Thursday, January 16, 2014

Let's Review Something: Lovelace


Remember that movie ‘Howl’, the one that was supposed to net James Franco an Oscar?  Yeah, I don’t either.  I mean, I remember it only because it had that early-hype due to subject and actor, but I never saw it and I really don’t think many people who didn’t stumble into it while it made the festival circuit did either.  It was directed by these two guys, Rob Epstein and Jeffrey Friedman, and it got so-so reviews and basically disappeared.

This should have all been a sign.


I remember back in the early months of 2013, when I was considering predictions for the 2013 Oscars (yes, I’m an addict) and a name that I kept flirting with was Amanda Seyfried.  She was all over the red carpets for ‘Les Miserables’ and many people were saying that she was breaking through, finally, after years of basically being ignored or taking a backseat.  I mean, she technically took a backseat then too, to Anne Hathaway, but she was a red carpet sensation and people were taking notice.  Then it was announced that she was going to be playing Linda Lovelace and it just felt like a sign from heaven.  Young starlet getting the role of a lifetime playing the most recognizable name in the adult film industry.  It doesn’t hurt that that name is attached to a very well-known film and that star was abused in multiple ways by multiple people.

Talk about Oscar bait.

The problem with ‘Lovelace’ is that it lacks any style to make the substance, which is there, feel fresh and exciting.  The grungy want that it is filmed (to emulate the porn era) is interesting and then dull at the same time (been there done that) and while the two-fold storytelling (telling the story twice, once glossed over and the second brutally honest) it isn’t enough to give the film the needed umph.  The character development is scarce (Look scared Seyfried!  Act mean Sarsgaard!) and this dampens the impact that this film, and her life, could have had.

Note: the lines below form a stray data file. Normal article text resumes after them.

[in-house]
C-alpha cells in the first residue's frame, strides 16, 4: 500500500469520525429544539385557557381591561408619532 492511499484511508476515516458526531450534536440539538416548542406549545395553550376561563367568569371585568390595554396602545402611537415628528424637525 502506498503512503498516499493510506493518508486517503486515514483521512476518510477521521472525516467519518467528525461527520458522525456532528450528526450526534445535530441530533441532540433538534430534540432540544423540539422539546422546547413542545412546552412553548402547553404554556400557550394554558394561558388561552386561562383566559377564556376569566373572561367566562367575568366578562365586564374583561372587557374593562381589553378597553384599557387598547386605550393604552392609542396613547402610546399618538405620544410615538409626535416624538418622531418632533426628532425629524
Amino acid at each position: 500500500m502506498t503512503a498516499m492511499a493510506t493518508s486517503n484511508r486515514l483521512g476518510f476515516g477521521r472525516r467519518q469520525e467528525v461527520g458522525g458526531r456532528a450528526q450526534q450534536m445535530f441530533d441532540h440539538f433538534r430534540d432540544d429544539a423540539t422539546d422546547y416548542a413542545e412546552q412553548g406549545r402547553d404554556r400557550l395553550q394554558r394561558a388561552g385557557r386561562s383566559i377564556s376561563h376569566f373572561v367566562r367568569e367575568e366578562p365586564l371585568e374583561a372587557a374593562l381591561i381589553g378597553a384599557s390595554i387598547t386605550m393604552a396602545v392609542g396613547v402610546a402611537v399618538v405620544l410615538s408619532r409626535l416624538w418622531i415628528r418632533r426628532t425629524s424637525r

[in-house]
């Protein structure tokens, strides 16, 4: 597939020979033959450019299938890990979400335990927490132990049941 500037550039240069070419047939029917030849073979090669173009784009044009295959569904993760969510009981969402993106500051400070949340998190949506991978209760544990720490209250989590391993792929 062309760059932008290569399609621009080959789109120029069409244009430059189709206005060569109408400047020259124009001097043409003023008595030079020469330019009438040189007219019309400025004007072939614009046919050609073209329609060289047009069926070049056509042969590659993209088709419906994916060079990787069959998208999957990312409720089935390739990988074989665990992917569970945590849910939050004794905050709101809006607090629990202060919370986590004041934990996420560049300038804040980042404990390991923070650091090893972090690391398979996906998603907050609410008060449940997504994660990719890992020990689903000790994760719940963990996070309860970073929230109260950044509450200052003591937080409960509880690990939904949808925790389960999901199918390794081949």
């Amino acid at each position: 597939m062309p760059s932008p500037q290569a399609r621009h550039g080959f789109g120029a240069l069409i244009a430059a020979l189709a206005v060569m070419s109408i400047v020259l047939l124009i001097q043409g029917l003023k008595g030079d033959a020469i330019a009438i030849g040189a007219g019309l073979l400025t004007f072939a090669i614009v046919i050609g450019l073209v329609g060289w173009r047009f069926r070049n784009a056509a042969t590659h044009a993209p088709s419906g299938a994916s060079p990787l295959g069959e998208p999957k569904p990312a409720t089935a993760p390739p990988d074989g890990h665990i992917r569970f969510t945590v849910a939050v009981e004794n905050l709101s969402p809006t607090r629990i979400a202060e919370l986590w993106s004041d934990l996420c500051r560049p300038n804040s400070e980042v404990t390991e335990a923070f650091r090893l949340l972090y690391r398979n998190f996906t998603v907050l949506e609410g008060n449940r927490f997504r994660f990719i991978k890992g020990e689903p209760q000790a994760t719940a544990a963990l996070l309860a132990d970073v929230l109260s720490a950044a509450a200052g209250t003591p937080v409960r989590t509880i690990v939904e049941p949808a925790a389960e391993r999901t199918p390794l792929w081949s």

Don't fight me bitch, you WILL suck dick!
Linda Lovelace was brought up in a strict home and she was a merely curious young woman swept off her feet by a no good man who pretended to be good until he put a ring on her finger and then decided to beat her and sell her out for her body in order to pay his debts.  Epstein and Friedman have no visual style or storytelling skills and so the film really feels flat.  It doesn’t help that Seyfried’s performance is so bland and uninspired, and this really could have been an undeniable knock out role for her.  Sarsgaard fares slightly better, since he has a flashy character, but we’ve seen him play a sleaze MANY times, and he’s done it far better before (this is reminiscent of his turn in ‘Boys Don’t Cry’ except not as fresh or as memorable).  Honestly, Chris Noth and Bobby Cannavale are the most memorable presences in this film, and they don’t really do a whole lot except ‘fit’. 

Don’t even get me started on James Franco’s TERRIBLE cameo as Hugh Hefner.


At the end of the day, ‘Lovelace’ isn’t offensive or bad as much as it’s pointless, and that’s sad.  What is it with all these boring directors getting their hands on baity biopics?  I mean, I understand that the biopic is becoming a tired genre, but true auteurs have given such life to these stories in the past.  In the right hands, this could have been a grittier, more violent ‘Boogie Nights’, but instead this feels like a Lifetime movie.

I give this a C-.  Like I said, it's nothing offensively bad but it is utterly forgettable and gives us nothing we haven't already seen before, and done far better.  I weep for the promise here.

4 comments:

  1. You're right with Canvale and Noth being the most memorable. I do love that scene where Linda is like "Did I do something wrong?" and they're both like "No..." I think I liked this a bit more than you did, but it didn't feel like it had much of an ending. It got sloppy.

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    1. The cracks in Seyfried's performance are also brought to the forefront in the ending, when she is tasked with playing a reformed Lovelace. She just can't sell it.

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  2. Frankly, I have no desire to see this anymore. The reaction is all over the place, and I've just lost interest. It looks like I'm not missing much, though.

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